Andrew Moore's 'Revolutionary' 3rd Start
anything he can do ..... Dept.



You know what we mean by pessimistic.  That Moore was going to be extremely limited in terms of star power.  A quality starter, yes definitely, but with a 6 foot 6 inch ceiling on his ERA cubicle.  ... And why's that, you say?


In Moore's first two games, his 82 slider and his 76 change curve were "basically never swung at and missed," as Brooks aptly put it.  Not only did they generate no whuffs, but what was worse, they never had batters off-balance at all that I could see.

Since his fastball is very ordinary, hitters could afford -- Dr. D believed -- to look fastball and easily adapt on-the-fly to his slider and curve.  ML batters are not going to swing through fastballs they are set for.  So what do you do for a K.O.?

Point three, his change is supposed to be his best pitch, but he was much wilder with that pitch than with his other three pitches.


None o' that is to say that Moore was doomed.  But that's the flavor of the ceiling cap that Dr. D saw.  There's nothing wrong at all with being Paul Byrd, or even Brad Radke if the change comes around.  But y'know.



By 'revolutionary' we're talking about Dr. D's perception.  :- )  You can bank it that the scouts saw the following ideas coming long ago - long enough ago to slide the priority knob all the way to "Super Two Evasive Measures."  Not me.  Dr. D set himself on Saturday to squint hard and look for a couple of swings and misses here and there.

PITCH ONE - In the first (!) inning Moore got a 2-2 pitch, rocked back, and fired a belt-high fastball ... WHOOOOPS it popped a parachute and the Orc swung thru it badly.  THERE amigos was that supposed Paul Abbott, Doug Fister changeup.  A K.O. pitch!  Thass what ah'm TALKIN about!  Okay.  He's looking at Brad Radke rather than Paul Byrd.


PITCH TWO - Again the first (!) inning, Moore gets a lefty Orc and starts him off with ... a 76 change curve inside.  The Orc was swinging from his wallet, hoping for a 91 fastball.  He screwed himself into the GROUND.  That is the kind of embarrassing swing that turns heads in the dugout.

We talk about the Iwakuma effect -- trying to hit mosquitoes with willow switches.  And it occurred, Moore is going to be able to establish this willow-switch effect.  That will keep lineups off him.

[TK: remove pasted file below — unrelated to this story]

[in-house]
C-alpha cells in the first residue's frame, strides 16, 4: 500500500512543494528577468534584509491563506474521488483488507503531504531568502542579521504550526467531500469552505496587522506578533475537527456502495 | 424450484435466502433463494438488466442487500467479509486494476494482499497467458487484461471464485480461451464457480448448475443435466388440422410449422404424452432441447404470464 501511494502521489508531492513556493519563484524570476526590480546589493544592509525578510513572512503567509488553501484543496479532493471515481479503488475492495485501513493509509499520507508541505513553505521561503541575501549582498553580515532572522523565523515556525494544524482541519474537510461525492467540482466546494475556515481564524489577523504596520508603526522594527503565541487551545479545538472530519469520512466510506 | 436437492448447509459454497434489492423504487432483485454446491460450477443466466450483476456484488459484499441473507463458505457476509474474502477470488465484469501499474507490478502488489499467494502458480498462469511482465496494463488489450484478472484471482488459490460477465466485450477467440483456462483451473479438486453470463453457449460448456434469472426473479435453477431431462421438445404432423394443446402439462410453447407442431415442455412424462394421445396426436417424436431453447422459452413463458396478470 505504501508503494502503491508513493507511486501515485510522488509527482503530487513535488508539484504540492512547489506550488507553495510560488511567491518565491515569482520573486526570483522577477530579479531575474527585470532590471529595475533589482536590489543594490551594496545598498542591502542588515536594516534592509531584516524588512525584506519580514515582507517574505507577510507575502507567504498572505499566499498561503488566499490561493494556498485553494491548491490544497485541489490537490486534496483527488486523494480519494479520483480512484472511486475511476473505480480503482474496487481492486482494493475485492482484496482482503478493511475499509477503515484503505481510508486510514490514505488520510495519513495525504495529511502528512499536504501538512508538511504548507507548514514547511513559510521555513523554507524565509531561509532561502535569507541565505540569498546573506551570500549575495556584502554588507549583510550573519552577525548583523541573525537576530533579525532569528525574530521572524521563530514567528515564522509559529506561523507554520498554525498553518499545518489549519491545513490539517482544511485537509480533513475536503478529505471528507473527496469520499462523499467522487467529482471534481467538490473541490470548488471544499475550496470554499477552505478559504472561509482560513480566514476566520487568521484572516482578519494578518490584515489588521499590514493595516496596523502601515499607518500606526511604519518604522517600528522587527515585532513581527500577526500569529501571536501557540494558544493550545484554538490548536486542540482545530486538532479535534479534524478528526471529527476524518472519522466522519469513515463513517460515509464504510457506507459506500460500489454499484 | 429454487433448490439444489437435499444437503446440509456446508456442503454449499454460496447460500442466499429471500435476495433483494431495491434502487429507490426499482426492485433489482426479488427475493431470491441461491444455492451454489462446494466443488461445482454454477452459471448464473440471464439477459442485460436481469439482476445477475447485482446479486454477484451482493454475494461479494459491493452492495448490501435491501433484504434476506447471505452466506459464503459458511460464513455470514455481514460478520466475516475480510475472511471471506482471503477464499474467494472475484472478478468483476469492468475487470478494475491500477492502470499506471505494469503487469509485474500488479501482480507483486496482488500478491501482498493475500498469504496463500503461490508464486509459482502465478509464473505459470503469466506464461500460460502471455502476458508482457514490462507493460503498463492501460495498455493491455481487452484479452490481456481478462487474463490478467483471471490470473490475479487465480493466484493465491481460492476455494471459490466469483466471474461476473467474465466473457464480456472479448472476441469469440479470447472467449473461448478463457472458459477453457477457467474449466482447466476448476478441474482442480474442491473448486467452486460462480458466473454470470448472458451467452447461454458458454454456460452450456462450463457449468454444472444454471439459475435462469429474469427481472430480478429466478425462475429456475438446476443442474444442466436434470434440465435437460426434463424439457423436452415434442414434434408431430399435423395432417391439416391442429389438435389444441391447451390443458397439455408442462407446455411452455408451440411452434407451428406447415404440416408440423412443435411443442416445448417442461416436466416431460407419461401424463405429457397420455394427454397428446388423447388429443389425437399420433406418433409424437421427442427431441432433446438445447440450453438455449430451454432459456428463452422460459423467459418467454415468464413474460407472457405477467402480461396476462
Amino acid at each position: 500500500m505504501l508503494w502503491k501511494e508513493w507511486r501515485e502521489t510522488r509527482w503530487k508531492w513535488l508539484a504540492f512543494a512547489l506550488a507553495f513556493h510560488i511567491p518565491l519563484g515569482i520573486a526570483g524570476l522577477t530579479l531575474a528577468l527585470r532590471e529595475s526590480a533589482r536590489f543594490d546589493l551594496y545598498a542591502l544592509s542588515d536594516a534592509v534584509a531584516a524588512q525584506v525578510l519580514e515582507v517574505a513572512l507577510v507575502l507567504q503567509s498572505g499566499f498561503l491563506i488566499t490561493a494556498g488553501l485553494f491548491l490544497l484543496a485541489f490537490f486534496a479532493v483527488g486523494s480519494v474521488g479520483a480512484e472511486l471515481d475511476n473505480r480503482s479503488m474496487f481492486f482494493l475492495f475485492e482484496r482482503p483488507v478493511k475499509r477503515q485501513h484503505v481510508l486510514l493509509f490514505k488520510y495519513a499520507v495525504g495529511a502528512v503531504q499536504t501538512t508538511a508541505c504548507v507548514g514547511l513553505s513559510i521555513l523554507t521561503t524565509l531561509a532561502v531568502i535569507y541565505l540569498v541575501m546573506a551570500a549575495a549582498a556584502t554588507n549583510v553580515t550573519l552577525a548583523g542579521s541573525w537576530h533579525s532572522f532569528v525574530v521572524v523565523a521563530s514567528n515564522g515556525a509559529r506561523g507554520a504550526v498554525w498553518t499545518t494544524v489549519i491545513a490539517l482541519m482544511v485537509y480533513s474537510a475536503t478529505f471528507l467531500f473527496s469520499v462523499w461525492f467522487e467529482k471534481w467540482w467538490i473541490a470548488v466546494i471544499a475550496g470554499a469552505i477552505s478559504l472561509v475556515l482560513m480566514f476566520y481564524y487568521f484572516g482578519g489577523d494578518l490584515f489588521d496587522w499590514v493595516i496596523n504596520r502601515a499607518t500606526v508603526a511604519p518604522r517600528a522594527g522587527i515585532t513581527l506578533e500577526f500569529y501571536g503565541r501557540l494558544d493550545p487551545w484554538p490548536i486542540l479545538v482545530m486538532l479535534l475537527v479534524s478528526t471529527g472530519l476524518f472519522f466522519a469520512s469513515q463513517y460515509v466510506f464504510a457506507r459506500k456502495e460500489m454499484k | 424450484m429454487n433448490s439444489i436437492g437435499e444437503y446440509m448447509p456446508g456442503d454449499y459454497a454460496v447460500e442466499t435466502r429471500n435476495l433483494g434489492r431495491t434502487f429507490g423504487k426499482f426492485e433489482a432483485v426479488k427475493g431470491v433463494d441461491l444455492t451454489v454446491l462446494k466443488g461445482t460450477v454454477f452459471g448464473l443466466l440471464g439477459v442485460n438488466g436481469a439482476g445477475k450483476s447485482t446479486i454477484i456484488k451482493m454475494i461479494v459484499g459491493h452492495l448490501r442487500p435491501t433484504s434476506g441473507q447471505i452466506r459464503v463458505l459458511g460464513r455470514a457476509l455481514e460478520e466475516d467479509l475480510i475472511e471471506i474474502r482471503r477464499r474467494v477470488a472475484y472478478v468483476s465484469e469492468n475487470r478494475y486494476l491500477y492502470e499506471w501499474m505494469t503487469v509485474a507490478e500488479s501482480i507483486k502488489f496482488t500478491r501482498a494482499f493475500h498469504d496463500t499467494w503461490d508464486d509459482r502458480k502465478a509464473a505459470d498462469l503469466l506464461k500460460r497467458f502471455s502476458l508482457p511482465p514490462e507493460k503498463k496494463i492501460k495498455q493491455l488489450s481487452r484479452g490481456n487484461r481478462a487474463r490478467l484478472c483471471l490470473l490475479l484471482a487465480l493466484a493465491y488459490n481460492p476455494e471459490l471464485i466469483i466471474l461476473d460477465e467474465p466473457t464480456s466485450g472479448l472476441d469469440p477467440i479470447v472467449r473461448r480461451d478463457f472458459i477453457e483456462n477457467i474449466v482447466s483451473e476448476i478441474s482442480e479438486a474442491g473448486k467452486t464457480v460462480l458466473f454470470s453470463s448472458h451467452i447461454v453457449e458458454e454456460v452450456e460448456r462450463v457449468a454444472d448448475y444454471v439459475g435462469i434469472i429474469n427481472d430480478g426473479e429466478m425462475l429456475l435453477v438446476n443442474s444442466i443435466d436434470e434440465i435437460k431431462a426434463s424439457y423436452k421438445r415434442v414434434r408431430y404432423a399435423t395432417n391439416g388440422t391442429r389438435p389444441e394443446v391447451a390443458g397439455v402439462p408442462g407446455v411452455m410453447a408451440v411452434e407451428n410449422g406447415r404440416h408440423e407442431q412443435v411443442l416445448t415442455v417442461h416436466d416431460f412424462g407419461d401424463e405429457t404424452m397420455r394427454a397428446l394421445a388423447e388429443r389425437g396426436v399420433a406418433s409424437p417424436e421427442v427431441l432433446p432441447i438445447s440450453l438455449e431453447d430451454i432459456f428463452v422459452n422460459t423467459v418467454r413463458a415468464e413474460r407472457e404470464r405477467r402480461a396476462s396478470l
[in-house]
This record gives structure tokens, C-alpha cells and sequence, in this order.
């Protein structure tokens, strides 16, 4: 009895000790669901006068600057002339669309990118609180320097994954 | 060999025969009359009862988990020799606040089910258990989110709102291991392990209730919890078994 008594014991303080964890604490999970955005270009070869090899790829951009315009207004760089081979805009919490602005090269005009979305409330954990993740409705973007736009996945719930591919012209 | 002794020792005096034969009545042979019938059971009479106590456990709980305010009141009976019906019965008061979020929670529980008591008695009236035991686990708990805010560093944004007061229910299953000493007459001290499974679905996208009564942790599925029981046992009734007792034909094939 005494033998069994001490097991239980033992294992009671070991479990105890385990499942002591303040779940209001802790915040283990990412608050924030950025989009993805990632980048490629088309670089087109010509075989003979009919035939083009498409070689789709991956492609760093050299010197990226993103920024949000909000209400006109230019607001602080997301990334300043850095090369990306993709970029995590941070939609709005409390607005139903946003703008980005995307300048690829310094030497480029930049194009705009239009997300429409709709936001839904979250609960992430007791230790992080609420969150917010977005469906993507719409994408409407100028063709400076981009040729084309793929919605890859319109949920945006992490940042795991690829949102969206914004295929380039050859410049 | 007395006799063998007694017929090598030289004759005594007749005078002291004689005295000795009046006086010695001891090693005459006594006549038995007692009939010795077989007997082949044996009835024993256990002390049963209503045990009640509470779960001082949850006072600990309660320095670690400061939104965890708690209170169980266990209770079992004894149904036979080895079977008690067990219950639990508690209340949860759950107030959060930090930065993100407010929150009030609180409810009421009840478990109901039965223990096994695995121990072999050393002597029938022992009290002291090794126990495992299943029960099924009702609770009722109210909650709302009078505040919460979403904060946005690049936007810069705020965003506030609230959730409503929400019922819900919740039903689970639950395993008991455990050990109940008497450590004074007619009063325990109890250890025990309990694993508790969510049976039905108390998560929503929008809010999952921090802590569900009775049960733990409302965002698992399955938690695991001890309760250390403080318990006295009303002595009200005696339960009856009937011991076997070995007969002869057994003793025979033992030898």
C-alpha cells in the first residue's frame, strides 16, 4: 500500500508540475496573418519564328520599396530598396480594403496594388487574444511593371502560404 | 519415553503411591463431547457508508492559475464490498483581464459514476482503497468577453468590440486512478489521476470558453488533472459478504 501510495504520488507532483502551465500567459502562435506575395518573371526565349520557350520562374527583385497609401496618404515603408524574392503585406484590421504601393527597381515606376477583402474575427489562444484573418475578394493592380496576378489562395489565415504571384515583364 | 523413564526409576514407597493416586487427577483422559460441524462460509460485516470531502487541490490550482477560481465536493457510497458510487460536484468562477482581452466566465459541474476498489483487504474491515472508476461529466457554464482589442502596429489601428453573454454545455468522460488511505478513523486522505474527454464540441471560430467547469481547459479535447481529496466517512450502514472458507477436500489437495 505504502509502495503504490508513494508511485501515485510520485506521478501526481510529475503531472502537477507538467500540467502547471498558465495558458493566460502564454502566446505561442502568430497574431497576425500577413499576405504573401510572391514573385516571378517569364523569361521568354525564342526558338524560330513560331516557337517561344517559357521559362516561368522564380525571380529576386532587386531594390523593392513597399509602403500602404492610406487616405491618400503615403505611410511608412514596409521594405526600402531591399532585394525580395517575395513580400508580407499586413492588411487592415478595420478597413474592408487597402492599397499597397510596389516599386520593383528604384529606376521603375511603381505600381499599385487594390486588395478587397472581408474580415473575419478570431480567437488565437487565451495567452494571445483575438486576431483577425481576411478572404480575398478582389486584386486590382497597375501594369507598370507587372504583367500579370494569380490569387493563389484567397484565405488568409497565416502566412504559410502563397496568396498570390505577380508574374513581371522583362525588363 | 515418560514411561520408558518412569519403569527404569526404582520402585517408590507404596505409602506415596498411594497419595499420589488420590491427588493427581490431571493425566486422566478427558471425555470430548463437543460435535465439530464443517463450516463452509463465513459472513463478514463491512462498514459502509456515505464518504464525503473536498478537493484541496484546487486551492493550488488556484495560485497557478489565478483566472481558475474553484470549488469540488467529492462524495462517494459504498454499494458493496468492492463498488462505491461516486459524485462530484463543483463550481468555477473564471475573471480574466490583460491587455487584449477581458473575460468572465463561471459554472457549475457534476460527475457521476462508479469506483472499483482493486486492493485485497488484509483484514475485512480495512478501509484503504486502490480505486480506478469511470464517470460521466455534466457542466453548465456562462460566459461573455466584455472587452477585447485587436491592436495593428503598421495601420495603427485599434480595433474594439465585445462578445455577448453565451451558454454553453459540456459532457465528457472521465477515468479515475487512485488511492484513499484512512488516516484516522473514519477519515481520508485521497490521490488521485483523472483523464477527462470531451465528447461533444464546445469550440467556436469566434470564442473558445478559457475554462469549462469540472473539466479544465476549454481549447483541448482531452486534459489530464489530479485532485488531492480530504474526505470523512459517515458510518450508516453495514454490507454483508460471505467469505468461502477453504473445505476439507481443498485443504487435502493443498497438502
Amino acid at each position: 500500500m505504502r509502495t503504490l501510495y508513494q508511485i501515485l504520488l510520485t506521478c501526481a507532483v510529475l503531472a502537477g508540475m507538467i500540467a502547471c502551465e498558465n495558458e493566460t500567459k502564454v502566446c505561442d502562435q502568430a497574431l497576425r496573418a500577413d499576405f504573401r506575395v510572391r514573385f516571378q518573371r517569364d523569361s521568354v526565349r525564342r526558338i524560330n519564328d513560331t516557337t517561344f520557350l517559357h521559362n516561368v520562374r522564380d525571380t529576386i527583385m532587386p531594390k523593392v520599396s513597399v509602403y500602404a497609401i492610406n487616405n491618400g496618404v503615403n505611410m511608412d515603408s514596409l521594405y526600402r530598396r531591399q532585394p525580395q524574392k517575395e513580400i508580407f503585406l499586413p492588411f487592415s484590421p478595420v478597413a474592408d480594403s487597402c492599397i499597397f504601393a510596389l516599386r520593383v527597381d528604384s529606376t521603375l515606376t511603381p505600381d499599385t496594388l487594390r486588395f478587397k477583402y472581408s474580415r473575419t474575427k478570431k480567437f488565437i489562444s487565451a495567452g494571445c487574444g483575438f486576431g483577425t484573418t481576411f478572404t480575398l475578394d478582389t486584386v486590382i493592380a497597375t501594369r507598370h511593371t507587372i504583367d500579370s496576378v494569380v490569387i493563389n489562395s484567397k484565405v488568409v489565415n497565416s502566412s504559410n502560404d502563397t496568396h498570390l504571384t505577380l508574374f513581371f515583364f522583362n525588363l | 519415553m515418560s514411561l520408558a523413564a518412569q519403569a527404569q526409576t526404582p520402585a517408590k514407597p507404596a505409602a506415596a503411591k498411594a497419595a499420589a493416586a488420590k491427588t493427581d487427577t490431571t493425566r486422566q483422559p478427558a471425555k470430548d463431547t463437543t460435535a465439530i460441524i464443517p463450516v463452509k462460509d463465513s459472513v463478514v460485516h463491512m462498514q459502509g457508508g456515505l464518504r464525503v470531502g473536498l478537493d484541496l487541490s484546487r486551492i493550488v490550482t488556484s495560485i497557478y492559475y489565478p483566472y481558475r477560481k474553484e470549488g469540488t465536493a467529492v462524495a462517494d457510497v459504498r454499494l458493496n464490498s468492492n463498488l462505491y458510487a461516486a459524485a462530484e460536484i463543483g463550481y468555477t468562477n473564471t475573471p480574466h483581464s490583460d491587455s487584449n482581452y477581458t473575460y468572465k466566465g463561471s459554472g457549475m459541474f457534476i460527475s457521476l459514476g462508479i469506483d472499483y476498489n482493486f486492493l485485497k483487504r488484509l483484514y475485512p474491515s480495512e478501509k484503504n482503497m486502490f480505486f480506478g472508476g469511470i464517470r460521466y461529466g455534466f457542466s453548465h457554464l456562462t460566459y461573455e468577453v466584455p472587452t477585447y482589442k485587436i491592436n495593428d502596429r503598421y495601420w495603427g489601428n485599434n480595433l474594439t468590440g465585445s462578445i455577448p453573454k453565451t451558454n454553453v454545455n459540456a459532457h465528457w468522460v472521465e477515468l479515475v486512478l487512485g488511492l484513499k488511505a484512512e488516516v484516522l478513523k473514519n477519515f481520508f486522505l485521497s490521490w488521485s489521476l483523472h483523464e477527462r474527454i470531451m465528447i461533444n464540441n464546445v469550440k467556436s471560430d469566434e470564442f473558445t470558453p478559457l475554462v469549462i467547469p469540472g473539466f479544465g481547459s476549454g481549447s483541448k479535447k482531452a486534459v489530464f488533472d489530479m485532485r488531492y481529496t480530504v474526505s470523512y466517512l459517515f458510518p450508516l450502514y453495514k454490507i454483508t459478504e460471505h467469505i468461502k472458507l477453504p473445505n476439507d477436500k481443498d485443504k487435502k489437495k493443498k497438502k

(Now, the Mainframe had been hoping for one swing-and-miss per inning.  Moore achieved two more, for 4 swinging strikes, in the first four batters.  He threw another parachute change belt-high for a garbage swing way out in front, and he threw a slider away to an overaggressive hitter.  But whuffs 3 and 4 weren't the big thing.)


PITCH THREE - On an 0-2 pitch, Moore bounced into his 18-second rock step and threw a challenge fastball ... 4 inches above the zone.  Ladder fastball!  Into a teacup, just barely high enough, exactly like WBC-san.  Swinging strike three.

The only question after that was --- > are the Mariners, and Moore, focused on this eye-changing ladder fastball.  They were.  Several more times they set it up purposefully.  Somebody talked about that approach.  Nice nice nice.

In that case, so tell me what Hisashi Iwakuma does that Andrew Moore is not capable of doing?

  • Ladder fastball changing the eye level, whipsawed against a shuuto (in this case changeup)
  • Slider thrown to locations
  • Shuuto (for Moore, a nice changeup)
  • Occasional change curve
  • Pinpoint command
  • Ahead 0-1 every time, without throwing BP fastballs, because all three pitches can be located on 0-0

The answer is nothing.  There is NOTHING Iwakuma does that Moore can't do, and on an every-start basis.  The shuuto is my choice over Moore's change, by a nose.  But on the other hand Moore has two feet on his fastball vs. WBC-san's.

Iwakuma had no problem maintaining 7 strikeouts a game with 1-2 walks.  So why can't Andrew Moore?  That question has a very pleasant answer for us.


GAME ON!, Dept.

Moore got 13 separate swings and misses in the game, all of them purposeful.  Here, we'll list them beyond the 5 we noted above:

  • First pitch 82 slider dropped just below the zone, whuffff
  • First pitch 92 fastball, the Orc was late, because of the willow-switch effect
  • 1-1 fastball, see above
  • 0-1 curve to LH, buried below the zone, whuff
  • 3-1 meatball count to LH, swung thru fastball, again because of the frustration effect*   *this one isn't that impressive; the others are
  • 1-1 to LH, good 91 fastball inside and UP, nice crowdy jam pitch above hands

Stopped charting there

Andrew Moore was nearly Best Bet without striking anybody out.  But that Saturday performance completely turned around my evaluation of this rookie pitcher.


Dr D




Moore's current FIP is 5.23 or some such. And the orcs are second worst in the AL in K rate, worst in swinging strike rate.

Some of the appearance in this game may have been caused by orc incompetence

That said, I think Moore will beat FIP for three reasons:

Flyball pitchers with good command usually do

He doesn't give up many baserunners...the homers will be more likely to be solo shots (as we're already seen)

And his pop-out rate will be better than average.

Plus which...I doubt his FIP stays that high.

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